Tuesday 1 March 2011

The Lost Fleet, Realistic Starship Battles?

I've just finished reading the first book in The Lost Fleet series, Dauntless by Jack Campbell. The Lost Fleet is a spaceship warfare series with a depleted fleet trying to get back home after being soundly defeated by enemy. I won't go into the plot but just to say it was hugely enjoyable and I'm waiting for the postman to deliver the next three books with five and six on pre-order at Amazon!

What I was especially taken with were the space combat sequences which for a change did not ape wet navy battles but took into account the potential problems of space combat such as the time delay in imagery caused by the huge distances involved.

 Light may travel at 186,000 miles per second but that one second can be crucial and the issue multiplies the further away targets are. If we recorded an enemy fleet entering the solar system near Pluto what we would see, when we see it, happened five hours ago. Even when they get to Mars what we see would have happened anything between 3 and 21 minutes ago.

Obviously the nearer you are the less the problem is but with missile range theoretically unlimited due there being no friction, he who gets his shot in first gains a big potential advantage, especially if he can take into account the time lag issue.

This got me to thinking how we just ignore this in our space combat games (well, at least the ones I've played). Full Thrust is the daddy of all spaceship combat rules and one of my favourite games of all time but thinking about it, it really doesn't differ that much from a wet navy wargame (indeed having tried to play Harpoon once I'd say it is much simpler!).  Indeed many space games seem to have their genesis in naval rules. Call to Arms is based on War At Sea and Colonial Battlefleet on Naval Thunder.

So is it a case that the problems that Jack Campbell has his starship commanders address in The Lost Fleet series are ungameable without making things too complicated? I don't know, I'm not convinced they are and I have the germ of an idea that I want to try out. It might turn out that this idea is flawed, I somewhat suspect that it will make the starship gaming experience somewhat different and it might be unpopular as it takes people out of their comfort zone. I guess there will be some cardboard counter cutting out going on in the immediate future to give it a go.


  1. Actually its the other way around for A Call To Arms - Victory At Sea was based on the SF set.

    GDW's "5th Frontier War" dealt with this at a strategic level. I could see a similar approach working for tactical games. Either that, or have an umpire managing contact reports that were issued to each side based on the data they had avaiable at the time. Or just add david Webers gravitic FTL comms systems and be done with it :)

  2. A game mechanic to simulate this could be an aquisition roll for missles, with a negative modifier for longer ranges. It may be too simple for what you want but it is an easy fix in to simulate the time lag.


  3. I loved this series too, for those reasons plus the great character developmemt and Command decisions "Black Jack" has to face.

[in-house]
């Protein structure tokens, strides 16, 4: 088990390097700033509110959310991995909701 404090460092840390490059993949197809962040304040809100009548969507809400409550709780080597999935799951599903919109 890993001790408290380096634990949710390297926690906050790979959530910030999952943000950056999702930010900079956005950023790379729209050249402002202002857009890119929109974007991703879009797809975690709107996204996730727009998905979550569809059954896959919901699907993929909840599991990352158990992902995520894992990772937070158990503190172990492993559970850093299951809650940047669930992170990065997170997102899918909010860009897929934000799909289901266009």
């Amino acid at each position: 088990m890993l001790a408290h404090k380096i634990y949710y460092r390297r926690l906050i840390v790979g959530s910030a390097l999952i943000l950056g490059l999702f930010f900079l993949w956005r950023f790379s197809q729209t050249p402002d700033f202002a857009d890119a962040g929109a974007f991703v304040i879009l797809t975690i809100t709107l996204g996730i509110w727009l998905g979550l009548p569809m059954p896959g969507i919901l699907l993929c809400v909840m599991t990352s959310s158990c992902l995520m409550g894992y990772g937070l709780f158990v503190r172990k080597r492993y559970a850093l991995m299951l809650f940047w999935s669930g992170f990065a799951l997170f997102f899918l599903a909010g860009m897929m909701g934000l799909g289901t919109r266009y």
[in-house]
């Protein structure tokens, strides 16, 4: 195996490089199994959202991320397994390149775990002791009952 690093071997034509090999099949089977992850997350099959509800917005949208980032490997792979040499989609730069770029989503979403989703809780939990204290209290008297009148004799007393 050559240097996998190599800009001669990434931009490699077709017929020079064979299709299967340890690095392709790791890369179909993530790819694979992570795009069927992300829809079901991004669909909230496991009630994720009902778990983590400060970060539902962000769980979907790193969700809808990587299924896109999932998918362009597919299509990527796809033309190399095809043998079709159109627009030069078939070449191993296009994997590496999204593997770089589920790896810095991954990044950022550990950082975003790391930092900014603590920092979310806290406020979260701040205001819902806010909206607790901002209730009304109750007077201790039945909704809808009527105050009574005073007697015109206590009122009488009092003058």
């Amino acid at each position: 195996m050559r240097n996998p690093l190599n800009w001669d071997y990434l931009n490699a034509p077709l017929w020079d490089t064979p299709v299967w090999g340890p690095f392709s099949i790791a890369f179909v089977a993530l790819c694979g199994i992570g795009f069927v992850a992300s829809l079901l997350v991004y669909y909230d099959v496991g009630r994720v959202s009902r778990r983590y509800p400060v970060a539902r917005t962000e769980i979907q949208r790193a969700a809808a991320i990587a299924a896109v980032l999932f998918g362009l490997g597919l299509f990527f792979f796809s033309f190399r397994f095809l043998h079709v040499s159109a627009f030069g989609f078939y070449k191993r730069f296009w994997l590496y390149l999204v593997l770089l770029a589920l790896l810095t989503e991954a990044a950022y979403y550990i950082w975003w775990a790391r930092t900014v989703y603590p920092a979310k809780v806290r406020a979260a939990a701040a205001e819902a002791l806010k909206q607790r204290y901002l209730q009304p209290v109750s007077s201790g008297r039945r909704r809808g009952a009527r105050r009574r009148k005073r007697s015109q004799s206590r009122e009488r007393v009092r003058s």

Re Time Distrotion, Ian Douglas did something similar in "Star Carrier" where ships in a predictable orbit would wear a mass projectile travelling at near C from the outer system, very soon after the enemy was detected - so ships who arent ready for immediate manoeuvring don't live very long...

    On a wargames table, I guess it could be done in two phases neatly - the approach phase (which FT does have with its neat 'bogey' counter concept) then the near battle. Its that first which lends itself to adapting some of these ideas, though I think they would be more scenario based, with operational surprise being the key.

  4. Pre-plotting orders a couple of moves ahead - like in 5thFW but on a tactical level - could be an interesting, if frustrating, exercise.

  5. Heya

    There are a lot of issues with accurate space sims on the gaming table, partly because it's all theoretical.

    Inertia, comms time, 3d element, blast radius and continued dispersion, gravity caused by large vessels - Would that increase the chance of being hit or reduce the impact or both?, mass vs thrust, effect on velocity when impacted or recoil from weapons, collision, decompression and structural integrity issues,lightspeed, mass speed, future tech speed,sound speed.

    To name but afew... in light of all this sometimes it's best just to keep things simple and enjoyable. That said if you want to play test any rules feel free to share :)

  6. Get yourself a copy of Attack Vector Tactical by Ad Astra Games. They also do a simplified version for larger fleet games too.

  7. How did the experimental gaming go? I'm curious about your findings as my brother and i are trying to come up with a concept for it and implement this into a strategical board game.

  8. If you want to see a strategic wargame built around the notion of fleet battle, technology, ship design, and economics, take a look at Trillion Credit Squadron from Game Designers Workshop. Built on top of the Traveller High Guard rules, it laid out a set piece "subsector conflict" that would lead to many battles...